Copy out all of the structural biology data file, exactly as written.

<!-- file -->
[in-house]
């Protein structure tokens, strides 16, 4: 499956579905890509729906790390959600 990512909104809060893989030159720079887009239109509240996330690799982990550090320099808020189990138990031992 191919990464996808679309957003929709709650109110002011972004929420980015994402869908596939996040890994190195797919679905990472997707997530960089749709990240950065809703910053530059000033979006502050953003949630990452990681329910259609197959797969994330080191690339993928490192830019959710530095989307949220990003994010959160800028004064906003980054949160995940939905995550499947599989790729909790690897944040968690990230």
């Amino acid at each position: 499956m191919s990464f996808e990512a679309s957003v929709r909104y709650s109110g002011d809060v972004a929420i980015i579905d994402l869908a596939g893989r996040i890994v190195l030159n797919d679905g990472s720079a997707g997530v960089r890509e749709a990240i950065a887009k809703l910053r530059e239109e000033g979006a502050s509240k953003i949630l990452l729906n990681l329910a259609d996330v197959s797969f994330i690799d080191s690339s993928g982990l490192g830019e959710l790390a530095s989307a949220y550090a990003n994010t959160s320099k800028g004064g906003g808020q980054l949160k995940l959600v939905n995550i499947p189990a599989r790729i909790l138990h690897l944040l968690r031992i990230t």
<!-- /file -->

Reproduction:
[in-house]
């Protein structure tokens, strides 16, 4: 499956579905890509729906790390959600 990512909104809060893989030159720079887009239109509240996330690799982990550090320099808020189990138990031992 191919990464996808679309957003929709709650109110002011972004929420980015994402869908596939996040890994190195797919679905990472997707997530960089749709990240950065809703910053530059000033979006502050953003949630990452990681329910259609197959797969994330080191690339993928490192830019959710530095989307949220990003994010959160800028004064906003980054949160995940939905995550499947599989790729909790690897944040968690990230």
């Amino acid at each position: 499956m191919s990464f996808e990512a679309s957003v929709r909104y709650s109110g002011d809060v972004a929420i980015i579905d994402l869908a596939g893989r996040i890994v190195l030159n797919d679905g990472s720079a997707g997530v960089r890509e749709a990240i950065a887009k809703l910053r530059e239109e000033g979006a502050s509240k953003i949630l990452l729906n990681l329910a259609d996330v197959s797969f994330i690799d080191s690339s993928g982990l490192g830019e959710l790390a530095s989307a949220y550090a990003n994010t959160s320099k800028g004064g906003g808020q980054l949160k995940l959600v939905n995550i499947p189990a599989r790729i909790l138990h690897l944040l968690r031992i990230t």